The oil industry has not gotten their act together to do sufficient planning to reduce the risk to that which is acceptable. (Whining) about government regulations does not help. Setting high standards and leading way in implementing those standards will help. Mr. Pritchard has it right. Knowing more about formations and how they react to different drilling fluids and drilling operations can go a long way towards preventing blowouts. More experienced personnel and good drilling programs will also help. Conditions are dynamic and there need(s) to be enough personnel on the rig to deal with the unexpected in sufficient time to avoid wells getting out of control. Because the wells are often near the pressure that will open existing fractures or induce new fractures, the personnel need to know about rock mechanics and fluid mechanics in more than a superficial way. They must know and understand their equipment to respond in seconds to an unexpected event with confidence. They should be managing the drilling operations and measurements in the well in a competent manner with the knowledge to mitigate against unexpected events.
Gene  |  April 17, 2016
Based on comments it is obvious that some Rigzone members are not employed in the oil and gas industry, and that their knowledge of drilling operations is sorely lacking. Some of you apparently believe whatever supports your hate for the O&G industry, without taking time to understand the facts. One glaring example of the policy that will increase, not decrease, the risk of losing control of a well, is the rule to maintain a safe margin, including when the BOP is removed from the well. This is not impossible in a well with a surface BOP stack, but it is not even close to feasible in deep waters where the BOP stack is on the ocean floor. The drilling fluid density required to achieve this would fracture the formations in most scenarios. Now think about this situation. How can well control be maintained when circulation is lost? This is the situation the rule would create almost universally, a disaster waiting to happen.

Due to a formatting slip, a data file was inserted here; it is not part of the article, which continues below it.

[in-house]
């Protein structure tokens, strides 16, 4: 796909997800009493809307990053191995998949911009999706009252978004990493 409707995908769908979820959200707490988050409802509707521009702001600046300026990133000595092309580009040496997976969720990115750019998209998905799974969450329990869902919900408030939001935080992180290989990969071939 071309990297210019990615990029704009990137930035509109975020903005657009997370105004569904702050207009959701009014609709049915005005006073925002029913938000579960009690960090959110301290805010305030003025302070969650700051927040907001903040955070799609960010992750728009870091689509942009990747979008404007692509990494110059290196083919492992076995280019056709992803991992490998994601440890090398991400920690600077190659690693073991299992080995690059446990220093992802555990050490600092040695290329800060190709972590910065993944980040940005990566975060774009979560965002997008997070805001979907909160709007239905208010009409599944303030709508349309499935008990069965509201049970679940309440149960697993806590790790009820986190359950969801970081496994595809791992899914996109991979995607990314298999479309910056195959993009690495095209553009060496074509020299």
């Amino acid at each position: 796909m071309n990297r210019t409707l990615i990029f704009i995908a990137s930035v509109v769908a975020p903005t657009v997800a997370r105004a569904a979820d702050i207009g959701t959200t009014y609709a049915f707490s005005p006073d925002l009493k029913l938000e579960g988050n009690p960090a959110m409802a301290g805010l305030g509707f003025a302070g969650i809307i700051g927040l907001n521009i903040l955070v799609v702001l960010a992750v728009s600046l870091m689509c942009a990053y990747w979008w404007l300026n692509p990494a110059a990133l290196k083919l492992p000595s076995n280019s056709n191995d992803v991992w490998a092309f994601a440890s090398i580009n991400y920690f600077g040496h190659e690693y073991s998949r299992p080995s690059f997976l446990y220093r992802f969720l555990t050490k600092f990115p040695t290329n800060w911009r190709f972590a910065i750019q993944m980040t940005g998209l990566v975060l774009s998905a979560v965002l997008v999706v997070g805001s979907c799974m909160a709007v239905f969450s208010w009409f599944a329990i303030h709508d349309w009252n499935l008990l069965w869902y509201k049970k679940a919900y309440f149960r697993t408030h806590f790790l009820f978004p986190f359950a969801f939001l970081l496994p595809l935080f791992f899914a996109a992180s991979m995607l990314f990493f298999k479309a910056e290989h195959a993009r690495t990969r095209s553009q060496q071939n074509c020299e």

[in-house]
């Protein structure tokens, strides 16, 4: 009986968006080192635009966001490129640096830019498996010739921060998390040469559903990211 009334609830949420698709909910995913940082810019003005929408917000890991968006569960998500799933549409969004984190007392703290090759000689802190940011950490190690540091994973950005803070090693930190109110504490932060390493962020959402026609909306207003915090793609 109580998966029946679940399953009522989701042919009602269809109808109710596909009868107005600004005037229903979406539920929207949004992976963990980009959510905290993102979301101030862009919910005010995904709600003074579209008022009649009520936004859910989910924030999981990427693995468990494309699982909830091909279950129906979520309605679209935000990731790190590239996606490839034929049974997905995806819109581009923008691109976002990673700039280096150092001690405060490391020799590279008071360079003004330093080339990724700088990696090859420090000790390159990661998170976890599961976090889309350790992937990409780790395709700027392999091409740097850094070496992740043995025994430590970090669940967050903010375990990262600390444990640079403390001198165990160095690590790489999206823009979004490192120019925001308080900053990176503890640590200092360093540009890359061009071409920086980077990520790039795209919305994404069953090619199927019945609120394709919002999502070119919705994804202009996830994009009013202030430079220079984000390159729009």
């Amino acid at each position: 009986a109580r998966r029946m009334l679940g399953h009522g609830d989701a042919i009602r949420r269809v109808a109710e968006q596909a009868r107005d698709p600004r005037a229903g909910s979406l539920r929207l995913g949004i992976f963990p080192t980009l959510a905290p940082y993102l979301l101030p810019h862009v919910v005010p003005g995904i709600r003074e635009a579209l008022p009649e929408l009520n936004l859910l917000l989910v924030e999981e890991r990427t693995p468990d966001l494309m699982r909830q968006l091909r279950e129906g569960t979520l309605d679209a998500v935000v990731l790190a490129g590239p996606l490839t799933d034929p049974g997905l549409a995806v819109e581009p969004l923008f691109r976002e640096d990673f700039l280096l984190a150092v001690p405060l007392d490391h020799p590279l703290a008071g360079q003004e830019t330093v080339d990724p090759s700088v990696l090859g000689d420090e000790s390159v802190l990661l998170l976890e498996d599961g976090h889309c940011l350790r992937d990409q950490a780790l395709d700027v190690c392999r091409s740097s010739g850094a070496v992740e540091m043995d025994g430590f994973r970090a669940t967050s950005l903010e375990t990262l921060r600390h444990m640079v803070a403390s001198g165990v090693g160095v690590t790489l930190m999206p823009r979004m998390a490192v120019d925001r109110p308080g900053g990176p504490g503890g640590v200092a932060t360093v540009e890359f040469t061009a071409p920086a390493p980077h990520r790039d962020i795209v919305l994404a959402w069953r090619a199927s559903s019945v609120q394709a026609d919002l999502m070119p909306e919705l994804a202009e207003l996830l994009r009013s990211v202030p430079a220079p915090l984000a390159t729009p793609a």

Jill  |  April 15, 2016
This will make offshore drilling so expensive that they will stop all but the best prospects. That will eliminate work for me and a whole lot of other people in the Gulf of Mexico and around the world. I have already been out of work for over 6 months (with no unemployment benefits). I have no hope of finding work until they start hiring offshore again. In my opinion, working offshore is not perfect, but it is safe enough. I want someone to tell me what IS perfect in this world? And why should the oil industry be the only one penalized into trying to be perfect? Like the environmentalists say, the only way to have safe offshore drilling, is to have NO offshore drilling. I think that is exactly what they (and Obama) want. No offshore drilling. I think we need it to continue, for jobs - both direct and indirect- and for a lot of other benefits like lower prices on a lot of things, ability for more people to travel, etc.
David Pritchard  |  April 15, 2016
In deepwater drilling, predictions as to drilling margin are just that: predictions. Drilling teams often need to calibrate predictions in real time in concert with the geoscientists. Statistics prove that many incidents of lost circulation, kicks and stuck pipe are a hierarchy of what amounts to a failure of the entire rig and geoscience teams to understand that the drilling margin is dynamic and always uncertain. If one looks at the forensics of many GOM DW failures, and I have, then the root causes of failures would be clear: Drilling too fast to clean the hole, load it with cuttings and fracturing the wellbore, which can then lead to kicks, stuck pipe, side tracks, even lost wells. Halliburton estimates that wellbore instability costs the industry over 8 billion a year, and I submit is a very low number. I contend the facts prove that better management of the drilling margin and awareness will actually save money, not cost money. We are having far too many incidents that again, if one looks at the data, and understands the changing dynamics of the drilling margin in real times, drilling reliability will improve.